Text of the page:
Oregon’s speaker of the house has introduced legislation that would ban any and all aftermarket parts from Oregon’s vehicles. This new legislation goes beyond the typical big-brother stuff the car enthusiast community repeatedly has to deal with. Oregon actually wants to regulate which tires you’ll be allowed to put on your car.
SEMA speculates that the state would most likely require that any tire fitted to a vehicle have a rolling resistance equal or less than the tires that came on the car from the factory, because that would help the car’s gas mileage. Never mind that less rolling resistance = less traction = more dangerous for everyone on the road. This law is just an example of stupid, unthinking politicians who feel like they need to pander to green voters by needlessly limiting the freedoms of everyone.
I had a friend in college who drove a rear-wheel drive sedan. Being in New England, he fitted his car with snow tires in the winter, and switched to performance summer tires for warmer months. Both of these sets of tires were much safer than the all-season tires that came on his car, but neither would be allowed under Oregon’s proposed laws.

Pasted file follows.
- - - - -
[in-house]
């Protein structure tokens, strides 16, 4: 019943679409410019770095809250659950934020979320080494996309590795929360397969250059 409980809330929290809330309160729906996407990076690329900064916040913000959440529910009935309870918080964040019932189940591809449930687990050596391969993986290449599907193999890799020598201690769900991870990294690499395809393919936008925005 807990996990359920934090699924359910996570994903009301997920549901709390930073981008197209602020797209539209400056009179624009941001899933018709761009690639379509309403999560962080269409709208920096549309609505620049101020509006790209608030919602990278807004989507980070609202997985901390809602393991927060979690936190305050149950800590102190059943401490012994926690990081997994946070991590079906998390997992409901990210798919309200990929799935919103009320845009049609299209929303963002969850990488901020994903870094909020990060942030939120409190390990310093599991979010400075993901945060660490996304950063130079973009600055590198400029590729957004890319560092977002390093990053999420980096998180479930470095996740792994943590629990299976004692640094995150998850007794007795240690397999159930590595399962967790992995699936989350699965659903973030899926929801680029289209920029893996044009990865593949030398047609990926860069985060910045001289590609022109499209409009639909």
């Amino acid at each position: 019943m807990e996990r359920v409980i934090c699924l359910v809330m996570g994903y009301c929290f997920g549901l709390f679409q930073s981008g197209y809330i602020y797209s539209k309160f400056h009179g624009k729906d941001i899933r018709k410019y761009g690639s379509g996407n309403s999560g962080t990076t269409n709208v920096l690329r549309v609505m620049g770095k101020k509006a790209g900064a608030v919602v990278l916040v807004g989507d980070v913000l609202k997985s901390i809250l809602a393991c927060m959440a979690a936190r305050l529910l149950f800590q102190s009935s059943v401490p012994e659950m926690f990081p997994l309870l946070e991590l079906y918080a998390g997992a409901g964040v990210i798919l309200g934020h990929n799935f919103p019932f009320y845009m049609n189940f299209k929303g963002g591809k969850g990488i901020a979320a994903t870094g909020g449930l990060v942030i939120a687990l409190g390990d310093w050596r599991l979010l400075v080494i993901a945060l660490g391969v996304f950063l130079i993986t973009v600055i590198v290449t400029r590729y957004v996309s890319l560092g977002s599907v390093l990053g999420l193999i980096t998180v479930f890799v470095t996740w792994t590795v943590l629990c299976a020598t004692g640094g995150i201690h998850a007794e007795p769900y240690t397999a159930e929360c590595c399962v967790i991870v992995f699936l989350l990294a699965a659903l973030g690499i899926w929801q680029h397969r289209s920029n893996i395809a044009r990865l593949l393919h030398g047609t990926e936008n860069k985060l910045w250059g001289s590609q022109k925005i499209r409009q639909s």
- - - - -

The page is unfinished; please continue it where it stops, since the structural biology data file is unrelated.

OK Oregon, here’s the deal. I’ll give you the same ultimatum I gave my girlfriend when she mentioned wanting to buy a Prius. If you do this, I will take the catalytic converter off of my car and turn my car into a soot spewing demon. Luckily for me, I live in Florida, where my car won’t need to be emissions tested to pass inspection. Also, I live right around the corner from USP, which makes this convenient part just for what I’ve been threatening. I can’t threaten to drive right in front of the entire state of Oregon whenever it has its windows open, like I did with the girlfreind, but I’ll be sure to take a video and email the lawmakers who voted for the bill.
Now, you might be thinking that this threat really doesn’t have any weight. I’m just one driver, how could I possibly nullify the amount of pollution that will be saved when an entire state reduces its emissions. It’s ridiculously egocentric to think that my actions would have ANY effect towards offsetting Oregon’s emission reductions. Almost as egocentric as believing that one State’s silly law could turn back the tide of global warming.